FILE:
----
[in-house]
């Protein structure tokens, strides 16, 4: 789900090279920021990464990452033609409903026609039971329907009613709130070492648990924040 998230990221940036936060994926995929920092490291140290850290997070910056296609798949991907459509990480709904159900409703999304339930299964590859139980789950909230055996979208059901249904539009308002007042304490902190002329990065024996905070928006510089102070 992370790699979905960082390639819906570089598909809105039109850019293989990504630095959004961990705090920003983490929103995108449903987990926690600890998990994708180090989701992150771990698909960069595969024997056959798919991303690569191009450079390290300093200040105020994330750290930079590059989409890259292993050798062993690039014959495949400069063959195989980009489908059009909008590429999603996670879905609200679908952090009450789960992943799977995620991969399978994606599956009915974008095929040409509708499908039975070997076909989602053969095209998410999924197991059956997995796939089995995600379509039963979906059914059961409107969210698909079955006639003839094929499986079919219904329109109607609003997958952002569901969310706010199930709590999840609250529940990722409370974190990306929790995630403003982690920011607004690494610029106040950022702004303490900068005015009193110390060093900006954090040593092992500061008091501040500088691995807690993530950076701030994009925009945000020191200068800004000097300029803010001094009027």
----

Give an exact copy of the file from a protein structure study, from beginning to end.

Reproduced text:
[in-house]
């Protein structure tokens, strides 16, 4: 789900090279920021990464990452033609409903026609039971329907009613709130070492648990924040 998230990221940036936060994926995929920092490291140290850290997070910056296609798949991907459509990480709904159900409703999304339930299964590859139980789950909230055996979208059901249904539009308002007042304490902190002329990065024996905070928006510089102070 992370790699979905960082390639819906570089598909809105039109850019293989990504630095959004961990705090920003983490929103995108449903987990926690600890998990994708180090989701992150771990698909960069595969024997056959798919991303690569191009450079390290300093200040105020994330750290930079590059989409890259292993050798062993690039014959495949400069063959195989980009489908059009909008590429999603996670879905609200679908952090009450789960992943799977995620991969399978994606599956009915974008095929040409509708499908039975070997076909989602053969095209998410999924197991059956997995796939089995995600379509039963979906059914059961409107969210698909079955006639003839094929499986079919219904329109109607609003997958952002569901969310706010199930709590999840609250529940990722409370974190990306929790995630403003982690920011607004690494610029106040950022702004303490900068005015009193110390060093900006954090040593092992500061008091501040500088691995807690993530950076701030994009925009945000020191200068800004000097300029803010001094009027």